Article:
The Information Commissioner’s Office (ICO) in the UK has revealed its intention to fine Facebook £500 000 for its role in the Cambridge Analytica scandal.
Information Commissioner Elizabeth Denham revealed in an update to her office’s investigation that Facebook had breached the Data Protection Act of 1998 by failing to safeguard the information of its users.
Earlier this year it was revealed that Cambridge Analytica and SCL Elections Ltd. had been harvesting the data of some 50 million (that number is closer to 87 million these days) Facebook users around the world. It is believed that this data was used to influence the outcome political campaigns such as the 2016 US Presidential elections.
“We are at a crossroads. Trust and confidence in the integrity of our democratic processes risk being disrupted because the average voter has little idea of what is going on behind the scenes,” wrote Denham.
The fine Facebook faces is rather small, especially when you consider that the firm was making £500 000 every five and a half minutes in the first quarter, according to The Guardian.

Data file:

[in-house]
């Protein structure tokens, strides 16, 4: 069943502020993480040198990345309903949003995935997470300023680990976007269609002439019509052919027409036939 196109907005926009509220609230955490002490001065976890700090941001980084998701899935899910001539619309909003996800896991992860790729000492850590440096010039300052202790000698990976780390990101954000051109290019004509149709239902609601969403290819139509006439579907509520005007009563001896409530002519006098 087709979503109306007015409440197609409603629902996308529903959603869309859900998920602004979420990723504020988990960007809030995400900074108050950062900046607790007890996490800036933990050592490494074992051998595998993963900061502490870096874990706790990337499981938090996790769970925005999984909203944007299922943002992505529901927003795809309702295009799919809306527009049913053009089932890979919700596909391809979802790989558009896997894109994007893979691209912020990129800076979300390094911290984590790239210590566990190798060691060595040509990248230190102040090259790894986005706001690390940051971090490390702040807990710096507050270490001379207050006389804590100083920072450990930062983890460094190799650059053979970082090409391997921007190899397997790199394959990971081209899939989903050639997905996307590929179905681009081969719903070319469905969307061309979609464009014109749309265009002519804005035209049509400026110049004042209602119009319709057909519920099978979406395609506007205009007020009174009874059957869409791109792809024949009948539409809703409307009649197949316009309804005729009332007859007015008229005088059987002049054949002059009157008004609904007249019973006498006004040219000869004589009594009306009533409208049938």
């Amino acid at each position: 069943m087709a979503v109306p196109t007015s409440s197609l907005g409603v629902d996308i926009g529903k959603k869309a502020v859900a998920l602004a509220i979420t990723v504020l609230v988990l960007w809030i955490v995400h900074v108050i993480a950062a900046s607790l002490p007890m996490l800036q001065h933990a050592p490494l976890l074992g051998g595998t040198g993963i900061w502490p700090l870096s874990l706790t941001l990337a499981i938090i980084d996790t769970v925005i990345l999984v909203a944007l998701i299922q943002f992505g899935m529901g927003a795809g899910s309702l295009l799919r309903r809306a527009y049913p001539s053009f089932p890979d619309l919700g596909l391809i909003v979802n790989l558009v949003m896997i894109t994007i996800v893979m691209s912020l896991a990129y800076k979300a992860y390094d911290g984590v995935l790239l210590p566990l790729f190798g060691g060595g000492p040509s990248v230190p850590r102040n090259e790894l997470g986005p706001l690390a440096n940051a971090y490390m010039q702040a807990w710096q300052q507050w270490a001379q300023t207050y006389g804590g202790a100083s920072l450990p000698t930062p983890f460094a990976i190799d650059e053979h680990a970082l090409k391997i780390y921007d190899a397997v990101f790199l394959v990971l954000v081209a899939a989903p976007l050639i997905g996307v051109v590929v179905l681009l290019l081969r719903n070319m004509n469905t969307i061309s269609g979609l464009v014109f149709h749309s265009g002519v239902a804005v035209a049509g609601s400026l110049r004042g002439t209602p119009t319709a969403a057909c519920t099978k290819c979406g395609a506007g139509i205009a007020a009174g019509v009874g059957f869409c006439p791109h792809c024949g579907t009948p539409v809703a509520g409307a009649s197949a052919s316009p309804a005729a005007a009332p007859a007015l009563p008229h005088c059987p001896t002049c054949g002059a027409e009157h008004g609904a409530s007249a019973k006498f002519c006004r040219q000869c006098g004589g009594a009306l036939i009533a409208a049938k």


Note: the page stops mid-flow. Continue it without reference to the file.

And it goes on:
That having been said, should something like this happen again Facebook could face fines of up to £17million or 4% of its global turnover thanks to GDPR laws which have been in effect since May 2018.
But the point of the fine is not to bankrupt Facebook, says Denham. “Fines and prosecutions punish the bad actors, but my real goal is to effect change and restore trust and confidence in our democratic system.”
The commissioner also used the opportunity to call for an ethical pause so that government, parliament, regulators, political parties, online platforms and the public could “reflect on their responsibilities in the era of big data” and we agree with this.
Following the Cambridge Analytica revelations there was widespread shock at the amount of data Facebook was collecting despite that information being outlined in the service’s terms and conditions.
One notable instance (of which there are many) of people not understanding what today’s tech space looks like was the US Senate not understanding how Facebook makes money without charging a subscription fee.
The ICO’s investigation into the Cambridge Analytica scandal remains ongoing and is expected to be concluded by October of this year.